In short, sometimes religion is on the right side of a policy debate, and sometimes it is on the wrong side. In a debate about policy, the "religious" view should be given no more credence than any other. The government should decide policy through neutral principles. The First Amendment religion clauses say merely that the government may not establish a religion and may not compel individuals to have any particular beliefs. They do not compel societal bigotry in the name of religion.

David

I also want to comment on Judge Posner's view that Brown v. Board of Education would have been "pragmatically unsound" in 1900. I beg to differ. If, in 1896, Justice Harlan's dissent would have been the majority in Plessy, this country would have been spared 60 years of Jim Crow and racial divisiveness. There would have been some turmoil in the south, but no more than the turmoil of the 1960s. In fact, the turmoil probably would have been less, because the south was not so far removed from reconstruction, and Jim Crow was not yet ingrained. Basically, Plessy prevented the north from completing the victory it achieved in the civil war until 60 or 70 years later. As a result, racial justice in this country is 60 or 70 years behind where it could and should be.

Nathan Meinzer

I believe you underestimate the role religious beliefs have played in opposing gay marriage. Far from being merely one influence among many, religious beliefs form the fundamental bedrock which the opposition to gay marriage has been built upon. Concern for adopted children (many of whom would benefit being out of abusive, and unstable heterosexual unions), misgivings about the high turnover rate of gay relationships (evidence that is probably skewed in that there is no standard for when a gay relationship is to be considered established), and all other social arguments against gay marriage are the red herrings that are unconvincingly used to distract the away from the obvious--that religious belief is the primary impetus behind opposing full and equal rights for gay couples. You said:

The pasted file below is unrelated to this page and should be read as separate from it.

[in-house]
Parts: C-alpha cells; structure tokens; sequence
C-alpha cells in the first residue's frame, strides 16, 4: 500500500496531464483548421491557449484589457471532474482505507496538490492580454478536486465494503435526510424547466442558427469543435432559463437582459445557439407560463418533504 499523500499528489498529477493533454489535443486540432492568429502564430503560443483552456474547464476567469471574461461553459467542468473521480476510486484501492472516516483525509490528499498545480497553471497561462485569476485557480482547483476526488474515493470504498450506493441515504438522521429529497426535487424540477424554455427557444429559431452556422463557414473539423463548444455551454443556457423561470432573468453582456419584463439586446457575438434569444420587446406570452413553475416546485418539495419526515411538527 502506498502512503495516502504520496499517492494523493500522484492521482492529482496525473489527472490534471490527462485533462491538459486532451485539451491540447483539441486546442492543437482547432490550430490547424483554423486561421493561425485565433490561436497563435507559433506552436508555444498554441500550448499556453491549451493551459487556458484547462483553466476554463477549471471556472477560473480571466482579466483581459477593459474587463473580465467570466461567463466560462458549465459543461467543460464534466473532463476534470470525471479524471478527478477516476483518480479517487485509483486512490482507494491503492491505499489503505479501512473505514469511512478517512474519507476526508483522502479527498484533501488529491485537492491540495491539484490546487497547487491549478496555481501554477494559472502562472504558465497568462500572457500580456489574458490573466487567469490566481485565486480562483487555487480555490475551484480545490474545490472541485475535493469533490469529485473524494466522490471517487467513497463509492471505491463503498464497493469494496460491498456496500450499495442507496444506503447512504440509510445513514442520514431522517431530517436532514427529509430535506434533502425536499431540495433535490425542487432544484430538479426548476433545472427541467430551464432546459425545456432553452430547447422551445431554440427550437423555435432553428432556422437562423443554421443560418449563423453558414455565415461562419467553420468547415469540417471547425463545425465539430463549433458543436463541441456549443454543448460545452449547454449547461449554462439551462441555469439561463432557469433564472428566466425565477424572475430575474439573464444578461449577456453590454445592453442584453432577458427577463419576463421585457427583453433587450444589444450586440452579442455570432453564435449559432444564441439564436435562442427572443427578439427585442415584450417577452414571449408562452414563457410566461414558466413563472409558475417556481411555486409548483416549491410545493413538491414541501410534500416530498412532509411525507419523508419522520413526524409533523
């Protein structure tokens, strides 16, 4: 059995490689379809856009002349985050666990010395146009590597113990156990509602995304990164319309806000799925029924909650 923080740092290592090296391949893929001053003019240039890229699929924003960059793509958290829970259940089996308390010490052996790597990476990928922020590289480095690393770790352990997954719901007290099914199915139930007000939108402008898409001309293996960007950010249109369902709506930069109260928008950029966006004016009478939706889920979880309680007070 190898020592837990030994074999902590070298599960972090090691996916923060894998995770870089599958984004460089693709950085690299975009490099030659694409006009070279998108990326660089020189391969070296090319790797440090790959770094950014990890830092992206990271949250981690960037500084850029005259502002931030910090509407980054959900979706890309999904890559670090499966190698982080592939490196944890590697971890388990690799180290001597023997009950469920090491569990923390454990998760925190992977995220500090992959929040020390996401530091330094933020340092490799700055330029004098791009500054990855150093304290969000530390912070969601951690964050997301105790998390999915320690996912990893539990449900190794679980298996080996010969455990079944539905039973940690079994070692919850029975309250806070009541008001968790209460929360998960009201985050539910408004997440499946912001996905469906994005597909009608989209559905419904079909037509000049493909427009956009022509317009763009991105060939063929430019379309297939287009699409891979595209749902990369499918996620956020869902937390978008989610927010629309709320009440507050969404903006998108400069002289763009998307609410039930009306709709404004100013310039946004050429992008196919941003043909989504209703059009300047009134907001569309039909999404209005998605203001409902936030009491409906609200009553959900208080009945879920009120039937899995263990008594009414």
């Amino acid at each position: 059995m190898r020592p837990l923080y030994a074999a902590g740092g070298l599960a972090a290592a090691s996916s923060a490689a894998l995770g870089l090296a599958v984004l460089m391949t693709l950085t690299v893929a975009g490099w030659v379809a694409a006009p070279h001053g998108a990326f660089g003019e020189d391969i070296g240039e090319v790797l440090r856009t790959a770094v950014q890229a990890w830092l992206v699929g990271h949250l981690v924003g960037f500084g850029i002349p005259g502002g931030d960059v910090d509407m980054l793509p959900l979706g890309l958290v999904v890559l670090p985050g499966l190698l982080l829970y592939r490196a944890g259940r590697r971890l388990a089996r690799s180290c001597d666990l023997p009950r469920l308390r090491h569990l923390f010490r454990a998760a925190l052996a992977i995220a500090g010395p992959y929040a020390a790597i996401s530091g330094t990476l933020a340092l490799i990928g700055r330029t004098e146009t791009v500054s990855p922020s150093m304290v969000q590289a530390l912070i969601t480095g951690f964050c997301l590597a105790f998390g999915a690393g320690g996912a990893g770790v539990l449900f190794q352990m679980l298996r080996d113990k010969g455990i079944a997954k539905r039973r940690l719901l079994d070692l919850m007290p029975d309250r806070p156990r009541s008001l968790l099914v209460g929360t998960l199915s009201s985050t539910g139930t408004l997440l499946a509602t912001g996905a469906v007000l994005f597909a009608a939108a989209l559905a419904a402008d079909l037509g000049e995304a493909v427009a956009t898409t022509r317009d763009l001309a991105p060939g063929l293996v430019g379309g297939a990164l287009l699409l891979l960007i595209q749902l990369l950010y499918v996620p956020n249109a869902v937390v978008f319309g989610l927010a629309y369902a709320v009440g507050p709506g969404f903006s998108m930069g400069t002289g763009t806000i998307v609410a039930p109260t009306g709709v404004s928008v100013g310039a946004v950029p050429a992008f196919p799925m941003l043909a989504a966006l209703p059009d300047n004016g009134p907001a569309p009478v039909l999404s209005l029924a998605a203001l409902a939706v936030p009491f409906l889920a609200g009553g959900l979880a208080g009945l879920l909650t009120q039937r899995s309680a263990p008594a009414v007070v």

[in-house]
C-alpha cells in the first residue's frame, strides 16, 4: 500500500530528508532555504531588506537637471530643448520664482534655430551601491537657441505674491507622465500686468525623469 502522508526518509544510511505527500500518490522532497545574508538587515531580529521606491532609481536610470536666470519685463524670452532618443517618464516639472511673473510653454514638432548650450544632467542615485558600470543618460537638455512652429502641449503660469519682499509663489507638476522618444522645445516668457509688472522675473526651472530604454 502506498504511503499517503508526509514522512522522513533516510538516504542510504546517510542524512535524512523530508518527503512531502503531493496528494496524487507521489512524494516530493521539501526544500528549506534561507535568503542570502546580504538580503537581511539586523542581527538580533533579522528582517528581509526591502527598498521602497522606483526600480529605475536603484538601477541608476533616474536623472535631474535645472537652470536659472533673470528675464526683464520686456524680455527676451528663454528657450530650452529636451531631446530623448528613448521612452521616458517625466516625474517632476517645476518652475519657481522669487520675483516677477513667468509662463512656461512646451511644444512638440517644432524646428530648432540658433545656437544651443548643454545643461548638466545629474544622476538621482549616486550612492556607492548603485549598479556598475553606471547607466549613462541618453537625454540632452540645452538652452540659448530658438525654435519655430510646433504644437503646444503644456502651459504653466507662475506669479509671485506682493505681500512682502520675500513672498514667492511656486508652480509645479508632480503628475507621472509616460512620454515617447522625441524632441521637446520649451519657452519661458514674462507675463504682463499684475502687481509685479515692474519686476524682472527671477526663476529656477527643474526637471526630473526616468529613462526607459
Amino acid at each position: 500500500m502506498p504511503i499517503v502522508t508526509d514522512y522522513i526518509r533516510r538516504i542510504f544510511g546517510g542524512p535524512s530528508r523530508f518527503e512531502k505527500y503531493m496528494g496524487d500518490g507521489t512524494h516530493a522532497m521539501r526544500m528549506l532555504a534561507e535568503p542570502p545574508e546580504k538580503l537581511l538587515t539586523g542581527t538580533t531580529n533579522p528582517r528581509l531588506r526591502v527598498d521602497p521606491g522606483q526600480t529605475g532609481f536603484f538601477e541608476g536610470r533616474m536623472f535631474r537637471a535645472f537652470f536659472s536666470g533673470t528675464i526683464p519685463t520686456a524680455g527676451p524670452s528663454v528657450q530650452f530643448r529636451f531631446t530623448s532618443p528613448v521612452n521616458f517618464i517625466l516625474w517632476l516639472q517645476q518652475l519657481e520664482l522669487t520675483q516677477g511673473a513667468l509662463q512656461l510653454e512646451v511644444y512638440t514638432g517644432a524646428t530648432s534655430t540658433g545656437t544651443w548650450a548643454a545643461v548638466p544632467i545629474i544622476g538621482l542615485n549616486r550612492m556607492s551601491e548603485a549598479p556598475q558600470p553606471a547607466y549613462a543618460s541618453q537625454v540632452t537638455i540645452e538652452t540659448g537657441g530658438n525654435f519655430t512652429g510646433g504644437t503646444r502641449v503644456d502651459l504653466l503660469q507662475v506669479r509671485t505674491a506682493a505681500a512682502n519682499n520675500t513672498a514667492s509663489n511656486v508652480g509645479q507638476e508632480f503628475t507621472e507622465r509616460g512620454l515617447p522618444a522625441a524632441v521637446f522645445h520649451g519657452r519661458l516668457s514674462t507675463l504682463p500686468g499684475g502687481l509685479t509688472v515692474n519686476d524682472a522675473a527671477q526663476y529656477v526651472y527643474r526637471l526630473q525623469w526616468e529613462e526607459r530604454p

"In a democratic society, one has to respect religious beliefs; and no reasonable theory of the meaning of the religion clauses of the First Amendment permits one to argue that religious belief cannot be permitted to influence secular law. No one supposes that punishing murder is an establishment of religion just because the Ten Commandments--a religious code--states 'Thou shalt not kill.'"

This analogy obfuscates the issue by failing to note that religious beliefs simply agree with the social prohibition of murder without providing any its intrinsic justification. Furthermore, religious opposition to murder may be seen historically as the buttressing of a previously existing and necessary social prohibition. In this vein, then, there have been many societies within in which homosexuality was not considered taboo. And lacking any evidence that same-sex marriage would significantly disrupt the social order, there is no reason, apart from those supplied by unsubstantiated religious belief, for prohibiting it.

Matt

Quick follow up point. It is not "gay marriage" or "homosexual marriage" or "same-sex marriage" that gays and lesbians are seeking. It is marriage, pure and simple. Same rights and responsibilies for all. Understanding this will allow both sides of the debate to join in the conversation.